Baillat Studio on the thinking behind their stencil-driven rebrand and fashion-focused direction
Baillat Studio is a multi-platform design studio whose work spans branding, creative direction, motion and show content. As part of their rebrand, which marks their fifth anniversary, the Montreal-based studio developed a bespoke stencil typeface alongside Coppers and Brasses and a celebratory short film named ‘The Clock.’ To find out more, we spoke to the team about the process behind their rebrand, the value of collaboration and what they have in mind for the future.
PT Hi there! How are things in the studio?
BS Things are busy but we think this time is really inspiring for the studio. We are getting into bigger projects and we find it really exciting.
PT How has the creative DNA of Baillat evolved in the last few years?
BS In the last few years, we have gained a lot of clarity regarding the studio’s strengths. The rebranding process was motivated by a desire to focus our practice around the collaborative notion of the studio, but also to separate our service offering and expertise into two main areas: identity design and experience design.
We also took advantage of this moment to redefine our image and to show ourselves as a collaborator of choice for premium clients.
PT You mention that “design and emotional experiences play a crucial role in bringing humans closer together” – has the pandemic affected this mindset?
BS Collaboration has always been central to the studio’s creative process, as has our proximity to the cultural milieu. The pandemic period has forced us to redefine the way we approach human relationships.
PT Are there any creative directions that you’re keen to pursue?
BS Currently, the studio is working to develop collaborators in the fashion industry, a field that inspires us greatly and allows us to mix exploration and tradition. At the same time, the studio is also developing expertise for more technological projects related to Web 3.0. We find that it is a very dynamic environment where great design opportunities are created, and very quickly.
The pandemic period has forced us to redefine the way we approach human relationships.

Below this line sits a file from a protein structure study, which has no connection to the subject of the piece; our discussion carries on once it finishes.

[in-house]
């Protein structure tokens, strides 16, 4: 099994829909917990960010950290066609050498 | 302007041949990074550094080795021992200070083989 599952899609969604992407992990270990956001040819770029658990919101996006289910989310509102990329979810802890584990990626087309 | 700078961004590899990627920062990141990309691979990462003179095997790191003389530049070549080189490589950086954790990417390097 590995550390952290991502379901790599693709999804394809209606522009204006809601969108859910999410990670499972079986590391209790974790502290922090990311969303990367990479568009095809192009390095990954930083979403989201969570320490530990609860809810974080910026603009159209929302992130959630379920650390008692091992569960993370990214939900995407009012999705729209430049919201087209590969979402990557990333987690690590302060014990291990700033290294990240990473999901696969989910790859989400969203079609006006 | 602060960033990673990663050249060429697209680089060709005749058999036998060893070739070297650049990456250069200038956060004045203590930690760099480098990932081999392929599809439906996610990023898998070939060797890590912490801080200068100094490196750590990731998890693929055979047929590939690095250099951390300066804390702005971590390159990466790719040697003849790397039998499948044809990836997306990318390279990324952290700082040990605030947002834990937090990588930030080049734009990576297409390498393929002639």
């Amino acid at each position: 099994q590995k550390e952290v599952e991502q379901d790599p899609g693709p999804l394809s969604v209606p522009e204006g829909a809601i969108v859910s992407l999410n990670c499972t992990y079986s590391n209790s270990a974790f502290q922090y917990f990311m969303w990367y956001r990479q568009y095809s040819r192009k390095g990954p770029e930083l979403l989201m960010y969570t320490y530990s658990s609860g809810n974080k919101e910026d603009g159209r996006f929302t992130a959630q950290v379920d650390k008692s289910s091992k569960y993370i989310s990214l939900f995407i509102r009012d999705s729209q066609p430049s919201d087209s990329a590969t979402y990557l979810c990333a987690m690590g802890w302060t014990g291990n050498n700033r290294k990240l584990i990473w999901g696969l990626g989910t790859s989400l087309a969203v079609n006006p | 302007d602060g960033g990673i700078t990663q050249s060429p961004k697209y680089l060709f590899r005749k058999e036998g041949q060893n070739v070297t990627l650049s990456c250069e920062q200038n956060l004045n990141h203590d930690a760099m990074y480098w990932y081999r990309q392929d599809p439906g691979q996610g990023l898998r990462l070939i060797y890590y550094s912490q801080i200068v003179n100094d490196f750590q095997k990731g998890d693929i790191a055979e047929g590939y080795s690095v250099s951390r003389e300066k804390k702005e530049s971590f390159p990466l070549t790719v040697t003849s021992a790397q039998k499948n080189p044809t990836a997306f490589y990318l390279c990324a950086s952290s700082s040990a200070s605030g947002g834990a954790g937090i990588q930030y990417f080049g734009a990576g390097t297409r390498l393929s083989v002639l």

PT What technology-driven innovations in the creative industries are you most excited about?
BS We are currently working on a virtual museum project. We find that the meeting between virtual and real offers great possibilities for designers. This reflection was sparked by the pandemic context.
PT What was the catalyst behind your studio rebrand?
BS Before Baillat Studio, existed Baillat, and Baillat Cardell and Fils before that. As the studio is rapidly growing, we felt like five years was a good time to initiate this change. The period from Baillat really signified the end of that era, but as the team is growing and the notion of team grew more important, we also felt that that emphasis became more and more crucial.
We are definitely invested in the entire process.
PT Your website says that you decided on the stencil due to its ‘handcrafted nature,’ do you usually take a hands-on approach to your projects?
BS We are definitely invested in the entire process of a project with our clients, whether it’s solution-finding, collaborating or making sure that their goals are met. In that sense, we are hands-on because we want to make sure that the client feels like we're there for them and that we’re there for each other.
Speaking of collaboration, we wanted to represent that in our custom type through unusual ligatures. The typography features a set of square and organic ligatures that ties between letters. In addition, by using two traditionally separate typographic features, we were able to illustrate the duality of our expertise and our love of contrast.
PT Did you face any hurdles when orchestrating this new identity?
BS The rebranding project began almost a year and a half before its unveiling. During its conception, there was a lot of reorientation and changes in approach. However, with a little bit of perspective, we find that when put together, all of the elements are very cohesive and create a strong narrative that tells the story of the brand and express our desire to give the studio a new fashion feel. At the beginning, we were very ambitious, but as the project progressed we realised that it was important to focus on a few elements to finally concentrate on the craft and the execution.
A symbol that signals change, growth, energy and a new era.
PT Where did the idea for The Clock come from?
BS The Clock was tied to our identity rebrand and with that intention, it features the new logo embedded in a circular clock design. A symbol that signals change, growth, energy and a new era. It is a captivating reflection, all in tension, on temporality; the weather masters the movement that guides creation. We believe that everything can be unique given enough love. In our creative process, this means giving it enough time and attention so that it achieves its full potential.
PT As an invitation for your film premiere, you designed a series of boxes containing silk scarves. What inspired your decision to choose silk scarves?
BS To celebrate the studio’s anniversary in the past, we have always created promotional material that lies between pure graphic design posters and a unique fashion item (neon raincoat for our 3rd year). With our desire to work in the fashion industry and with the new identity, we took this opportunity to merge these ideas to create a design item that is wearable and/or displayable.